The Latest on the Uvalde School Shooting

Like most Americans, we’re still reeling from this week’s horrific massacre at Robb Elementary in Uvalde, Texas.

So, here are some notable things we saw . . .


1.  In a poll conducted yesterday, 25% of Americans said they believe it’s “very likely” that a school shooting could happen in their community.  Another 33% said it was “somewhat likely.”  28% said it was “very” or “somewhat unlikely.”  (A week ago, I bet a lot of people in Uvalde would’ve said it was “unlikely” too.)


2.  In another poll yesterday, 12% of Americans said “there is NO WAY to stop school shootings in the U.S.”  Another 21% said they could be stopped by “enforcing the current laws” . . . and 55% said they could be stopped, but it would require a “drastic change in laws.”


3.  Every time there’s a mass shooting, the parody newspaper The Onion publishes the same story, with the headline:  “‘No Way to Prevent This,’ Says Only Nation Where This Regularly Happens.”  And yesterday, they filled their homepage with it for every headline.


4.  Texas politician Beto O’Rourke interrupted Texas Governor Greg Abbott’s news conference yesterday, to criticize his response to the massacre.  He said, quote, “You’re doing nothing.  You’re offering us nothing.  You said this was not predictable . . . this is totally predictable when you choose to do nothing.”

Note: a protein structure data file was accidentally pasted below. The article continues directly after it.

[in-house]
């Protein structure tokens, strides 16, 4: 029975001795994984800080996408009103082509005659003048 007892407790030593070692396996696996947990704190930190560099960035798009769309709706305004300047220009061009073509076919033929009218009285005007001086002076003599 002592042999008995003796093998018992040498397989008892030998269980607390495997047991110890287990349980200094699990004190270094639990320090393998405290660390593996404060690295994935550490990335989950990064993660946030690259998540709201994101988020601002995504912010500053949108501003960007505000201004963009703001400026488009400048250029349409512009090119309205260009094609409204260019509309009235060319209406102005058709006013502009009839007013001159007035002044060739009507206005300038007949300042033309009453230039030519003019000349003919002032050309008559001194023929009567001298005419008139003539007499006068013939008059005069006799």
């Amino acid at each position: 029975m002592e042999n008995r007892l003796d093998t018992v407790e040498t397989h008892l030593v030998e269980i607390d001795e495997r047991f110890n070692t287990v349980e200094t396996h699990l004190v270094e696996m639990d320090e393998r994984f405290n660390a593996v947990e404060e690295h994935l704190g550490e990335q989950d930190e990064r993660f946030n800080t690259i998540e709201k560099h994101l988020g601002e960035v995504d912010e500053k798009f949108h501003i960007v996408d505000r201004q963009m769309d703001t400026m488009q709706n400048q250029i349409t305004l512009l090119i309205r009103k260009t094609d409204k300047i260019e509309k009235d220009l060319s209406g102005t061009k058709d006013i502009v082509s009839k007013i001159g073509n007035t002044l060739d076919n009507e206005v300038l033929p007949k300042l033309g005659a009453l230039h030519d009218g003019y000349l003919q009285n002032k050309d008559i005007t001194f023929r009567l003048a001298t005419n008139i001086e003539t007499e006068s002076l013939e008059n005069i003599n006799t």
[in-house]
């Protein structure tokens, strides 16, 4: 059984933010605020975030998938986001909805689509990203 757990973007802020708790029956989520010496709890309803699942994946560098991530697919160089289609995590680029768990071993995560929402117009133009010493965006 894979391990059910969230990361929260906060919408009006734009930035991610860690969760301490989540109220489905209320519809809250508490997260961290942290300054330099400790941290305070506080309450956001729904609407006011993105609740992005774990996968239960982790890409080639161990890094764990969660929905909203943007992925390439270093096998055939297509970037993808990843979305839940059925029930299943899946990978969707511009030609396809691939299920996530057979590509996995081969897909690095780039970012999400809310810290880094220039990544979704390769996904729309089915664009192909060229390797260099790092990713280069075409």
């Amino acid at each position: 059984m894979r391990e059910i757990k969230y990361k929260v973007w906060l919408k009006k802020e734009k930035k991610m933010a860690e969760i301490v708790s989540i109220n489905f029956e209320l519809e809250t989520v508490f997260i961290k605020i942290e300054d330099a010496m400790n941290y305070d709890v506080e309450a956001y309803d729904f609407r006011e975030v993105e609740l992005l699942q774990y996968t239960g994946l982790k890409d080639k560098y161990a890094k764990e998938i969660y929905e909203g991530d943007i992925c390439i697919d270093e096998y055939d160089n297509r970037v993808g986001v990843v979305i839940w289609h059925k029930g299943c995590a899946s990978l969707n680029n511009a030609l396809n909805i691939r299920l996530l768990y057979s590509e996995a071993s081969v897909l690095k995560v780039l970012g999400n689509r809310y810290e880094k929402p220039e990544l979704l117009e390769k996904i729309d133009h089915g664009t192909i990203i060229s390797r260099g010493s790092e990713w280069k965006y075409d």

(You can find the UNCENSORED videos, here.  O’Rourke is arguing that someone needs to stand up for the children and innocent victims of gun violence.  Detractors say he’s “sick” for politicizing it.)


5.  For what it’s worth, Texas gets an “F” rating for its efforts to curb gun violence, according to  (You can find your state’s rating, here.)


6.  A former FBI agent named Maureen O’Connell went on the news and suggested that instead of toys and games, parents should be investing in “ballistic blankets” for their kids’ schools.

She said, “They have blankets you can put up on the wall that are colorful and beautiful, but they are ballistic blankets.  There are ways to obscure the classroom windows so that the shooter can’t have target acquisition.”  (Here’s video.)


7. has profiles on the victims of the massacre.


8.  For more than 60 years, the leading cause of death for American kids ages 1 to 19 was car crashes.  But since 2020, it’s been . . . guns.  Vehicle crashes are #2.